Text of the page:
Today I return to an old love besides Japan—the book review. I stumbled into that niche quite by accident when back in the oughts I was invited to write for Books in Canada. That invitation from then Associate Editor Carmine Starnino launched my freelance career writing reviews and short features along with work for private clients.
The buzz at the time was—and still is—to find your niche as a writer. The review was mine. Alas, just as I was getting into a lovely upward swing of regular assignments from editors including The Globe and Mail; the Internet exploded and everyone with a keyboard was invited (and eager) to contribute to sites like Goodreads and Amazon for free. As a result that niche dried up. The books sections of newspapers went the way of the dodo bird. Now what we get is a good deal of e-ink about what people like.
Once in a while, however, I talk about a book here. The Culture Map: Breaking Through the Invisible Boundaries of Global Business by INSEAD professor Erin Meyer is a book I wish I’d read long before traveling to or studying in Japan. Even though my regular travels to Japan since 1998 and broad reading from various sources gave me extensive knowledge about Japanese culture, greater insights such as those Meyer provides would have relieved some acute moments of distress as I struggled to comprehend the world I was trying to navigate.
The book is an insightful analysis of the ways people from a variety of cultures communicate, lead, follow their leaders, function as teams, make decisions, handle disagreements, perceive time, offer performance evaluations, and build trust.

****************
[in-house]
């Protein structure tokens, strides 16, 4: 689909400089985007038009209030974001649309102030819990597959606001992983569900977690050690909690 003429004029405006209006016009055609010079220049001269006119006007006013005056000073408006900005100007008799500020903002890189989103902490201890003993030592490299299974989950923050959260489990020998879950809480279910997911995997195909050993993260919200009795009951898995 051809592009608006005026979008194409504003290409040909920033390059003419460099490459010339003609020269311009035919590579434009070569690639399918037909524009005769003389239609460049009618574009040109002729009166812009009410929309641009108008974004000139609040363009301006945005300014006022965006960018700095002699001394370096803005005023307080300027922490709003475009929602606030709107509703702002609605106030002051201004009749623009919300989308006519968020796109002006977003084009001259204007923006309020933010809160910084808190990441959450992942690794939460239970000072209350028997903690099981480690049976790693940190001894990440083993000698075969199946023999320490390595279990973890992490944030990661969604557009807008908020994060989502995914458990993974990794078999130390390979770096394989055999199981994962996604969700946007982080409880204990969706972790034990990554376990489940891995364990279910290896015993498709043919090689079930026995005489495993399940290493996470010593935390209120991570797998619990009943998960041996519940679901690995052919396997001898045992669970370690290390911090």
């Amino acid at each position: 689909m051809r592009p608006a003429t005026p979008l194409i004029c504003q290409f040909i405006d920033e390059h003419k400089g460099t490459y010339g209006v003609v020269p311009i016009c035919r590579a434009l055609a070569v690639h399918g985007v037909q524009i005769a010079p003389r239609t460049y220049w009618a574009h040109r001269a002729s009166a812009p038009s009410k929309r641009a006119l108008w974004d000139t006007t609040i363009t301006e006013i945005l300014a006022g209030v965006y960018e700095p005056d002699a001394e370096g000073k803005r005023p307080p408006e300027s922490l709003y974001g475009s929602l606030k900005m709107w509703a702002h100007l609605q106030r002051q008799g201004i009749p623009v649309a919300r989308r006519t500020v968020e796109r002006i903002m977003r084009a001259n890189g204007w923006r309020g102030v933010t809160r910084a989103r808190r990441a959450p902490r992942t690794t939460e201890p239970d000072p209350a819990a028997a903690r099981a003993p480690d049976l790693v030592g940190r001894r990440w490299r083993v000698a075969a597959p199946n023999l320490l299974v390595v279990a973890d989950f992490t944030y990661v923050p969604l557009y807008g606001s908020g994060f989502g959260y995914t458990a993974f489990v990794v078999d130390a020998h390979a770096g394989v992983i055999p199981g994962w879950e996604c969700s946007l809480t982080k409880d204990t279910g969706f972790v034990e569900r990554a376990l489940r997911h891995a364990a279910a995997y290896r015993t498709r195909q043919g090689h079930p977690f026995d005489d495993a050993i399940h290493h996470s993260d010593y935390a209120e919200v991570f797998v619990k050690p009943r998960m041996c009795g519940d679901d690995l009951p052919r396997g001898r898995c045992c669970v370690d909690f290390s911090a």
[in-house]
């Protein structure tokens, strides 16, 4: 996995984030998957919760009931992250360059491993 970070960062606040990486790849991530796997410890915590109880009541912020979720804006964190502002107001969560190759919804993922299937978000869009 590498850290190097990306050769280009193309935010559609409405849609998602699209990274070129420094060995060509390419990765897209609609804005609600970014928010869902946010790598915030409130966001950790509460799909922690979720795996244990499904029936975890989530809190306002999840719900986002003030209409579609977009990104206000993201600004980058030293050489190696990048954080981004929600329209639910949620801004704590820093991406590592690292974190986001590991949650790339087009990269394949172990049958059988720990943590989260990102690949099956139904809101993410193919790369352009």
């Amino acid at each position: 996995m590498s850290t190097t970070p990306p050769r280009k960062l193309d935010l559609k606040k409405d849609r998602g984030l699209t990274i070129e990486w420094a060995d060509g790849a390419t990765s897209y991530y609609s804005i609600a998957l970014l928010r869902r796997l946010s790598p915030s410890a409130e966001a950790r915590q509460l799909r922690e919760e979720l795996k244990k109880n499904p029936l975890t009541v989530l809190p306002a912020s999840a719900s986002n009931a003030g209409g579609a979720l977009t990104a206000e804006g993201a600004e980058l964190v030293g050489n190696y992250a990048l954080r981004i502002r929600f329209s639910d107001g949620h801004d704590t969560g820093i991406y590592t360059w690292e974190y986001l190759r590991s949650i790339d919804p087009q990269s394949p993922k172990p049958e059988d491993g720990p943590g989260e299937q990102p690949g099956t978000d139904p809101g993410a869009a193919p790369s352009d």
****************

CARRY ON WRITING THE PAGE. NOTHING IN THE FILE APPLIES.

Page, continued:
It is highly useful for people who work or study internationally. Its insights (with illustrative cases as examples) are vital for understanding how bosses, professors, peers or subordinates in various cultures can be expected to behave and why. Once in the know, people can work together with others from diverse cultures more harmoniously and without wasting time suffering negative experiences before figuring out what’s going on.
Often individuals, whatever their cultural norms, believe that their skills and previous accomplishments will carry them through any challenges in a new culture. However, expectations for outsiders and how critical information may be delivered to them might be quite different from any they’ve previously known.
Awareness of the numerous disparate nuances allows individuals to navigate the shoals of manners and cultural norms with greater ease and less distress. I highly recommend The Culture Map to anyone wishing to work or study or live abroad.
For anyone without the time for 253 pages, this YouTube option might be a good alternative: https://www.insead.edu/.